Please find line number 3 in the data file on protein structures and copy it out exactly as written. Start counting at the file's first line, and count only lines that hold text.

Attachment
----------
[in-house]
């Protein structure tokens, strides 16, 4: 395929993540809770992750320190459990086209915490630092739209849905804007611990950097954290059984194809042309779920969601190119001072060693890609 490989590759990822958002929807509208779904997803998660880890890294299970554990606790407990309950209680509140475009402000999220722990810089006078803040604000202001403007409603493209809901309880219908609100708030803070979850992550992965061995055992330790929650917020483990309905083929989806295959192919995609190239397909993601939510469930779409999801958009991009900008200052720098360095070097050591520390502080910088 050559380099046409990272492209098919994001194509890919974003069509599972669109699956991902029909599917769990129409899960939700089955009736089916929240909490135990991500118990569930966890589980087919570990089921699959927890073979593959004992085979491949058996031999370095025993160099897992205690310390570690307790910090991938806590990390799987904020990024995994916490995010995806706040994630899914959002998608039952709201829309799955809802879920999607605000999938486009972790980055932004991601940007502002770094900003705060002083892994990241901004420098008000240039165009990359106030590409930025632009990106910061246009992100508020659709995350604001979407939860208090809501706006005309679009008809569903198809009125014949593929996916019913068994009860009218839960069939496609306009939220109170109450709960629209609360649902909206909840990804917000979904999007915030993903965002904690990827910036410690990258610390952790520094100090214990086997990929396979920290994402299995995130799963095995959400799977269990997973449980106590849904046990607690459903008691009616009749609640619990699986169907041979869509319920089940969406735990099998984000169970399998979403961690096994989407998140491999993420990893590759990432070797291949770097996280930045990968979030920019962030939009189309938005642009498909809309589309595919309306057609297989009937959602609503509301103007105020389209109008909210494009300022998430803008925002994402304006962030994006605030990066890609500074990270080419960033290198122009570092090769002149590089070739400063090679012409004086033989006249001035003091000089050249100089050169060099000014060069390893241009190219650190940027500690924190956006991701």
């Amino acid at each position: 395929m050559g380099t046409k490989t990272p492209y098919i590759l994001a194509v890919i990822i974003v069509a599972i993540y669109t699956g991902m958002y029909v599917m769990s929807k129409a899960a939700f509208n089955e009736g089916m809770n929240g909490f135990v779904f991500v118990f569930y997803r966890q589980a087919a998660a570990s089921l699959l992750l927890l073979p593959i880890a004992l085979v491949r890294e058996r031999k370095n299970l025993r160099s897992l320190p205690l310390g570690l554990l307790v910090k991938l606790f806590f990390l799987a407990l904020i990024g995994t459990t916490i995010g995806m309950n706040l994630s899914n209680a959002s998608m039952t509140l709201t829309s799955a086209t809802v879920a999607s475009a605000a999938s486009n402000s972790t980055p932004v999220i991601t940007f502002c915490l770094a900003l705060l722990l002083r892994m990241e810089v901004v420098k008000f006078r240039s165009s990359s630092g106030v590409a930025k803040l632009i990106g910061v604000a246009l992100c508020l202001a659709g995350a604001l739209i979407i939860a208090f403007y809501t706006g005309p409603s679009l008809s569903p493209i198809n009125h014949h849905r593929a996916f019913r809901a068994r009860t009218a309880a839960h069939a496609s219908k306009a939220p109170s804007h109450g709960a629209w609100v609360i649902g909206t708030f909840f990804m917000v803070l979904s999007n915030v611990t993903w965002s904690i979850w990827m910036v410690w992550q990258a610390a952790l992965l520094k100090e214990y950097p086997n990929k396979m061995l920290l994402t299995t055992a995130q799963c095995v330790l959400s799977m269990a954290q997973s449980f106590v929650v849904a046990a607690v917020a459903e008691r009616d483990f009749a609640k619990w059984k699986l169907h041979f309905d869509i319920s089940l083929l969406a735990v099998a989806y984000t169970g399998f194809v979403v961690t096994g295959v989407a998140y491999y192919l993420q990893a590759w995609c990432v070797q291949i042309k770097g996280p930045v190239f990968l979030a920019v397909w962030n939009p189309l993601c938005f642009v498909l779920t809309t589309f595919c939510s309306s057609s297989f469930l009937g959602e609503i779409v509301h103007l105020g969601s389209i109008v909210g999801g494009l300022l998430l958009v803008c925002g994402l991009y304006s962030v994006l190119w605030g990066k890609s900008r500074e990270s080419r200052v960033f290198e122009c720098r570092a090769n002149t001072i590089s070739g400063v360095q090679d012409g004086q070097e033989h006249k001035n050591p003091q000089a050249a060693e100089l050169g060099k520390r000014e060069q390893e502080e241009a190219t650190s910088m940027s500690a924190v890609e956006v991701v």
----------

């Amino acid at each position: 395929m050559g380099t046409k490989t990272p492209y098919i590759l994001a194509v890919i990822i974003v069509a599972i993540y669109t699956g991902m958002y029909v599917m769990s929807k129409a899960a939700f509208n089955e009736g089916m809770n929240g909490f135990v779904f991500v118990f569930y997803r966890q589980a087919a998660a570990s089921l699959l992750l927890l073979p593959i880890a004992l085979v491949r890294e058996r031999k370095n299970l025993r160099s897992l320190p205690l310390g570690l554990l307790v910090k991938l606790f806590f990390l799987a407990l904020i990024g995994t459990t916490i995010g995806m309950n706040l994630s899914n209680a959002s998608m039952t509140l709201t829309s799955a086209t809802v879920a999607s475009a605000a999938s486009n402000s972790t980055p932004v999220i991601t940007f502002c915490l770094a900003l705060l722990l002083r892994m990241e810089v901004v420098k008000f006078r240039s165009s990359s630092g106030v590409a930025k803040l632009i990106g910061v604000a246009l992100c508020l202001a659709g995350a604001l739209i979407i939860a208090f403007y809501t706006g005309p409603s679009l008809s569903p493209i198809n009125h014949h849905r593929a996916f019913r809901a068994r009860t009218a309880a839960h069939a496609s219908k306009a939220p109170s804007h109450g709960a629209w609100v609360i649902g909206t708030f909840f990804m917000v803070l979904s999007n915030v611990t993903w965002s904690i979850w990827m910036v410690w992550q990258a610390a952790l992965l520094k100090e214990y950097p086997n990929k396979m061995l920290l994402t299995t055992a995130q799963c095995v330790l959400s799977m269990a954290q997973s449980f106590v929650v849904a046990a607690v917020a459903e008691r009616d483990f009749a609640k619990w059984k699986l169907h041979f309905d869509i319920s089940l083929l969406a735990v099998a989806y984000t169970g399998f194809v979403v961690t096994g295959v989407a998140y491999y192919l993420q990893a590759w995609c990432v070797q291949i042309k770097g996280p930045v190239f990968l979030a920019v397909w962030n939009p189309l993601c938005f642009v498909l779920t809309t589309f595919c939510s309306s057609s297989f469930l009937g959602e609503i779409v509301h103007l105020g969601s389209i109008v909210g999801g494009l300022l998430l958009v803008c925002g994402l991009y304006s962030v994006l190119w605030g990066k890609s900008r500074e990270s080419r200052v960033f290198e122009c720098r570092a090769n002149t001072i590089s070739g400063v360095q090679d012409g004086q070097e033989h006249k001035n050591p003091q000089a050249a060693e100089l050169g060099k520390r000014e060069q390893e502080e241009a190219t650190s910088m940027s500690a924190v890609e956006v991701v």